As the world faces increasing threats from climate change, the importance of developing renewable energy technologies and reducing their costs has similarly increased. Marine energy technologies (which include wave, tidal, ocean current, ocean thermal, and salinity gradient resources) are a nascent suite of renewable technologies. There are vast marine energy resources available around the world and within U.S. territorial waters, and as the technologies have continued to develop, the long-term trajectory of cost reductions and performance improvements is of particular interest. This study specifically investigates the long-term cost reduction potential for commercial wave energy technologies, as wave energy represents the largest marine energy resource available to the continental United States. Similar studies focused on other resources and technologies may follow in the future.
Through its Water Power Technologies Office, the U.S. Department of Energy (DOE) supports research and development to advance wave energy technologies and other marine energy systems. DOE was interested in collecting information to better understand present-day status and long-term potential for cost reductions and performance improvements within the wave energy industry. As a result, an expert elicitation study was conducted by the National Renewable Energy Laboratory, the results of which have been summarized in this report. Technical experts from the United States and other countries were asked for their input on the industry’s current and future trends regarding the levelized cost of energy (LCOE) and on important factors that would drive performance improvements and cost reductions.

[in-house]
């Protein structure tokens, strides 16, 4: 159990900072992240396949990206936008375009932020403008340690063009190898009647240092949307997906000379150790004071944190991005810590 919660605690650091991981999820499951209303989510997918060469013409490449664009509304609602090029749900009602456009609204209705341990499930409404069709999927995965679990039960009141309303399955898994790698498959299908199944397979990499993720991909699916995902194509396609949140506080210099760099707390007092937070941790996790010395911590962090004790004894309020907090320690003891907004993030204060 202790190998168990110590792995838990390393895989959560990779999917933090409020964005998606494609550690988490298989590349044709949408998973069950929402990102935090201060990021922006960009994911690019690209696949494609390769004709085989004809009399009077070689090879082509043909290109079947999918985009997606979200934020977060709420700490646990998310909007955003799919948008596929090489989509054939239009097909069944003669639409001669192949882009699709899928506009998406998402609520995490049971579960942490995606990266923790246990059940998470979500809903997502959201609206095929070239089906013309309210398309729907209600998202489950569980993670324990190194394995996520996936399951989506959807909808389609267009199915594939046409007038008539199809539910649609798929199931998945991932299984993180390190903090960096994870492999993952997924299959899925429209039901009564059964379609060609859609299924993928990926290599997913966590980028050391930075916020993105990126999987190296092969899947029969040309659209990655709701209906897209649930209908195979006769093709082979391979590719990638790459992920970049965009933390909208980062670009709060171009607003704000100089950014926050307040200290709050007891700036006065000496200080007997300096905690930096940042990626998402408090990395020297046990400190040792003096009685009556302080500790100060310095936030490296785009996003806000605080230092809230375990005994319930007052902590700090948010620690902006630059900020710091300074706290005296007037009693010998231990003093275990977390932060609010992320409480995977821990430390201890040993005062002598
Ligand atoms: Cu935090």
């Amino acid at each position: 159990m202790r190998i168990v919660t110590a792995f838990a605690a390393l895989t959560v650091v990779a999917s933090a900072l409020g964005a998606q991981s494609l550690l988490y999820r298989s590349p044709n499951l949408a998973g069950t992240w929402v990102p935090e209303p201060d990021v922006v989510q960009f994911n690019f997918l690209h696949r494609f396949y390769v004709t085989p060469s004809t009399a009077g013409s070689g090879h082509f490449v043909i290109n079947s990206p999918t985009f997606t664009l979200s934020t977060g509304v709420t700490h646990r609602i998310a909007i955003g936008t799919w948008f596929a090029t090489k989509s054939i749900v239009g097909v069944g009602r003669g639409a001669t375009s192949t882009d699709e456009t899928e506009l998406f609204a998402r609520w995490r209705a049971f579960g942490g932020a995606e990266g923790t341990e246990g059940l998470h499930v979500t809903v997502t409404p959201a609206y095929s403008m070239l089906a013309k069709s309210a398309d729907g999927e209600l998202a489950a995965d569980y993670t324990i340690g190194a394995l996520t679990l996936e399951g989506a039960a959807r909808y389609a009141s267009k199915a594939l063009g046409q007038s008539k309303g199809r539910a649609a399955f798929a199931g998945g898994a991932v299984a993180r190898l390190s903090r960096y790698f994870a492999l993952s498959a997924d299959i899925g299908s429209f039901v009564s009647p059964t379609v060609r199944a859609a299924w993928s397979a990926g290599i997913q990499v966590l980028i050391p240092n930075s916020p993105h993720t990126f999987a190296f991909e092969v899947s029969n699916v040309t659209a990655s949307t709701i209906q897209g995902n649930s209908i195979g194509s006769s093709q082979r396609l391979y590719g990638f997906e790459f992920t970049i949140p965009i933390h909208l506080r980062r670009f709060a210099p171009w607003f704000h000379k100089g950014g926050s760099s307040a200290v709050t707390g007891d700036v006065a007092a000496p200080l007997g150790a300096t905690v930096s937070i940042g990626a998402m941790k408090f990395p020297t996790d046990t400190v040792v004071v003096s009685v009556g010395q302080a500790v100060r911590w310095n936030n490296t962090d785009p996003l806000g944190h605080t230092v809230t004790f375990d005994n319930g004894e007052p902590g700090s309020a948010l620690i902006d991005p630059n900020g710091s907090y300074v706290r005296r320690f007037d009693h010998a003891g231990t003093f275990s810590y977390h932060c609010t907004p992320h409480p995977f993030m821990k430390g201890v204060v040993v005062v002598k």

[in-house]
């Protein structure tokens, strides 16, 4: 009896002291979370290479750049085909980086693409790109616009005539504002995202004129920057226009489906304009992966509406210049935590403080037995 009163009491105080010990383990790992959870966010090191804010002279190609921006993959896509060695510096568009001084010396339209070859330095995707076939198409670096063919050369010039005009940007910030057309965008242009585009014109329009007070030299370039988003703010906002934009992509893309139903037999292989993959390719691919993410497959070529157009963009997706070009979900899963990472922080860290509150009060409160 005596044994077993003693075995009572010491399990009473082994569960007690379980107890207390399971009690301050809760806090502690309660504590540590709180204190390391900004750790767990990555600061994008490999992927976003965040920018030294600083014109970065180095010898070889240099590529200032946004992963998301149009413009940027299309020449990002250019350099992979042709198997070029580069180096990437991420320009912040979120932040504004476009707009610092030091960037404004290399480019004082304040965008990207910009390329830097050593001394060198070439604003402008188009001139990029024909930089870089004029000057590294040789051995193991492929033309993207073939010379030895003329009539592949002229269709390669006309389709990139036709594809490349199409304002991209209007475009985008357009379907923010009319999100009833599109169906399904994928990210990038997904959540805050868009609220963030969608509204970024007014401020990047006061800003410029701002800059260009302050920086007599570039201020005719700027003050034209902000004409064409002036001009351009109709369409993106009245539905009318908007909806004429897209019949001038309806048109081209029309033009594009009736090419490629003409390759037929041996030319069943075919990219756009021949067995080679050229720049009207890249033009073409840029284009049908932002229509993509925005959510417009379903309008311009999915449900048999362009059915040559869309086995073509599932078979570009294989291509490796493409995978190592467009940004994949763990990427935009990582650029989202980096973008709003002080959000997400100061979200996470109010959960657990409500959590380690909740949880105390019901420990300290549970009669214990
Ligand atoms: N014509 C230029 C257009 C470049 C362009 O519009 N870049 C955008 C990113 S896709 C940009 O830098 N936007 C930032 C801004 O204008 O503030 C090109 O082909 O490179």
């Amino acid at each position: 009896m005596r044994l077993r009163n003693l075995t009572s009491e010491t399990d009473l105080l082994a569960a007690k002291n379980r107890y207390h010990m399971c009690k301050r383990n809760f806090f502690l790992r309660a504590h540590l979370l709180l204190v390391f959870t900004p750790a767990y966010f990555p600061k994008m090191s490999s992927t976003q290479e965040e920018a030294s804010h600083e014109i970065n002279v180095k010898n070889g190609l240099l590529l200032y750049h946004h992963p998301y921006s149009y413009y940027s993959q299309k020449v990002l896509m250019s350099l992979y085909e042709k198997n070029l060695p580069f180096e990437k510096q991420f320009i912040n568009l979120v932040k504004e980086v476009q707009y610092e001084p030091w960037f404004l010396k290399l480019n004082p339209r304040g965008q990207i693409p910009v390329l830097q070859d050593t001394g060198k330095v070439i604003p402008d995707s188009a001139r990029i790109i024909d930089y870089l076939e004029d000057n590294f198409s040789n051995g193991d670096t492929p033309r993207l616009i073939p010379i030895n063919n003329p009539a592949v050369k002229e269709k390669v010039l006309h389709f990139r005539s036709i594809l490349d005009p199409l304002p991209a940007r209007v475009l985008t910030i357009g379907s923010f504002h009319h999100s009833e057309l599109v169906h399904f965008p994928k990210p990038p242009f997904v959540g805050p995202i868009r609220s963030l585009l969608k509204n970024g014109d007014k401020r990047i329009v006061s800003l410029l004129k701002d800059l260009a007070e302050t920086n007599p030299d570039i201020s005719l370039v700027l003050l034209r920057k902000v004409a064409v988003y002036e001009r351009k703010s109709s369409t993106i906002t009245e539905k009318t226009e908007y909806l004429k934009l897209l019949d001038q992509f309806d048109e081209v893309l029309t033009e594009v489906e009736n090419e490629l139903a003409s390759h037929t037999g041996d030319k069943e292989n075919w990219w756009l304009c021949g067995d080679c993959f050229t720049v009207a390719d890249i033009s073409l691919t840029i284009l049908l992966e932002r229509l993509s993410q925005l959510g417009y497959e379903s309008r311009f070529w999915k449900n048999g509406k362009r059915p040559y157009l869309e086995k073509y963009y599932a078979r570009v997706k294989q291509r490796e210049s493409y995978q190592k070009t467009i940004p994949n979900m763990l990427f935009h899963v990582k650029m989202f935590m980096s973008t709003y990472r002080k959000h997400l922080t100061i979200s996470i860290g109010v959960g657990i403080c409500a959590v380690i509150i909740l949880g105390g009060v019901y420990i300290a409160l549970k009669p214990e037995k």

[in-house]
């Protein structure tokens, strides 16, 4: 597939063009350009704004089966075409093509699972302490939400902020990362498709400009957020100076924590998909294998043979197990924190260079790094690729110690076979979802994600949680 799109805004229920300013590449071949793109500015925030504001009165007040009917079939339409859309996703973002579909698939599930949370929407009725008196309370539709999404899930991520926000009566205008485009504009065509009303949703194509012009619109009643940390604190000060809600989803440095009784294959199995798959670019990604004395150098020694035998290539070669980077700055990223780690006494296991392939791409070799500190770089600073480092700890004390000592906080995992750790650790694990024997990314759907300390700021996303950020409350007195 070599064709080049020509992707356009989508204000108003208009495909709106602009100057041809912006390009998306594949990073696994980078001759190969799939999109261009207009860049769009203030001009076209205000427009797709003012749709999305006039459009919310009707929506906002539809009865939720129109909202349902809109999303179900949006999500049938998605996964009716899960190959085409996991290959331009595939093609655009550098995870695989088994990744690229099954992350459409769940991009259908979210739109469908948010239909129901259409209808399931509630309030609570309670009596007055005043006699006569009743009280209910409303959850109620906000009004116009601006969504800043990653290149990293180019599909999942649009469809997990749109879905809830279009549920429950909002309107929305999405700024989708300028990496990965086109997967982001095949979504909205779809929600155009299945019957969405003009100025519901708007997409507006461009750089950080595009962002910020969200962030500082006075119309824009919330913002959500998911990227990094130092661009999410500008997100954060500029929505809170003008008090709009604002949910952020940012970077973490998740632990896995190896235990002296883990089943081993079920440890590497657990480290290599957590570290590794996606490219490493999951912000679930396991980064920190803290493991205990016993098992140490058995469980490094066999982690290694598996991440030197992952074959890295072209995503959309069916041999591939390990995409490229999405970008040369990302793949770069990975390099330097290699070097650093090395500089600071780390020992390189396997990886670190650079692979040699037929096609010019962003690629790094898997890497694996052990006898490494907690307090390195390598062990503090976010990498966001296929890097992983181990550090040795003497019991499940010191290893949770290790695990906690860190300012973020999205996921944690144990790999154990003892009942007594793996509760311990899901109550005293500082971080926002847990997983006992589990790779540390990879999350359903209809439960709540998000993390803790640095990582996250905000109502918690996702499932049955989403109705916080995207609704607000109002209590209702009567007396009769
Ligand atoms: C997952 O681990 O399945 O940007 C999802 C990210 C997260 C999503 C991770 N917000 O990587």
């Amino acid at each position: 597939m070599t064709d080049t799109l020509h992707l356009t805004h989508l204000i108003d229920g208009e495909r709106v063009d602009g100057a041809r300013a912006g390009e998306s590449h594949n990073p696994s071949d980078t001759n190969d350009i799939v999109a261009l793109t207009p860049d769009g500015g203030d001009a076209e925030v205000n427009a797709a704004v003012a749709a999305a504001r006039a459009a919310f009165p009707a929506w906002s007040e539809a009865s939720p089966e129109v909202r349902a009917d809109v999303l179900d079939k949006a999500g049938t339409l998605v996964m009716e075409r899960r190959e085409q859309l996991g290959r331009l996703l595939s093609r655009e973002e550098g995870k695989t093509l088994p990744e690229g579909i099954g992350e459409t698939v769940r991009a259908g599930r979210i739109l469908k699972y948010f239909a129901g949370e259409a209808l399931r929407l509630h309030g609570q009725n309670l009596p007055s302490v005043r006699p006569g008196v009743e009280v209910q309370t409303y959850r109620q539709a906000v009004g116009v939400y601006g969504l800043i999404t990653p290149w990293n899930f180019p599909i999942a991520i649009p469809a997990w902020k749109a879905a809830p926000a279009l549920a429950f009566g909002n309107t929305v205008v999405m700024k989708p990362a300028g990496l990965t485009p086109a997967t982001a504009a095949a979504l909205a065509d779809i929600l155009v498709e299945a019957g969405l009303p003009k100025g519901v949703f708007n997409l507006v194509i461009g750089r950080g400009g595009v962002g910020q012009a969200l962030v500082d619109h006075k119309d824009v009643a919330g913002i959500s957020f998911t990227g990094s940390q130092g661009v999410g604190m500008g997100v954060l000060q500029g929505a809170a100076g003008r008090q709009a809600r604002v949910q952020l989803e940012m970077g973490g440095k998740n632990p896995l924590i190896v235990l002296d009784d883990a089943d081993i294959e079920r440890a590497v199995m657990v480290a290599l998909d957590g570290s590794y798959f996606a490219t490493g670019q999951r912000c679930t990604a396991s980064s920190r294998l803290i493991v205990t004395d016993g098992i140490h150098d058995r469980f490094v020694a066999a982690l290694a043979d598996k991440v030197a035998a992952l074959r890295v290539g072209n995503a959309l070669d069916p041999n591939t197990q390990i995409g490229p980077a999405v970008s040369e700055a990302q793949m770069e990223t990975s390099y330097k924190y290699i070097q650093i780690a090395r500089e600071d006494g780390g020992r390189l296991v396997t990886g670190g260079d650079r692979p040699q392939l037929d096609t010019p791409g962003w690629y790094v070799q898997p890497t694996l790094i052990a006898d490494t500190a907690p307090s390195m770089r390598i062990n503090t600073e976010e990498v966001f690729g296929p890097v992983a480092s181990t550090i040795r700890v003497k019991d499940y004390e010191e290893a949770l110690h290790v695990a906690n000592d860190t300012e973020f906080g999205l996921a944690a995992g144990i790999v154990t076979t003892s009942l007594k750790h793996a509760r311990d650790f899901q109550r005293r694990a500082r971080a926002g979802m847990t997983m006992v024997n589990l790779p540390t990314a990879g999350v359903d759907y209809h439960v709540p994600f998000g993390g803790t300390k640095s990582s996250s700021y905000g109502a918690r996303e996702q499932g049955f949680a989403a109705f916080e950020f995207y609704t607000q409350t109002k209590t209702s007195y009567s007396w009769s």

The expert elicitation process consisted of in-person workshops, webinars, and quantitative data collection. The methodology was modeled on a previous elicitation study on the progress and cost-reduction drivers of offshore and land-based wind energy technologies (Wiser et al. 2016). An initial workshop was held in October 2019, followed by a webinar in April 2020 to introduce the elicitation process to a targeted list of experts. Each of the participants was later asked to provide data reflecting their best assessment of a baseline LCOE for the year 2020,1 ranges regarding the year when LCOE could reach 30 cents per kilowatt-hour (kWh) under both conservative and optimistic scenarios, and further LCOE estimates for the year 2050 (again, following conservative and optimistic scenarios).
Based on their responses, estimates for 2020 LCOE ranged between $0.35/kWh and $0.85/kWh with a mean value of $0.57/kWh (±$0.18/kWh).2 On average, the respondents believed that LCOE could reach $0.30/kWh by 2033 (±8 years) under conservative assumptions and 2029 (±6 years) under an optimistic scenario. Results for LCOE in the year 2050 under the conservative and optimistic scenarios were $0.13/kWh ± $0.06/kWh and $0.07/kWh ± $0.03/kWh, respectively. The analysis of the elicitation results demonstrates that among the surveyed experts there is weak agreement on existing LCOE values but strong agreement on the possibility for future LCOE cost reductions and performance improvements.
Most of the participants ranked structural assembly costs as the highest contributor to LCOE for the 2020 baseline case. Operations; power take-off; mooring, foundation and substructure; and maintenance costs were other major cost drivers identified by participants. The respondents also thought that capacity factor could gradually increase from 2020 to 2050, and that wave devices like oscillating surge wave energy converters and hybrid systems along with oscillating water columns could gain popularity in future years.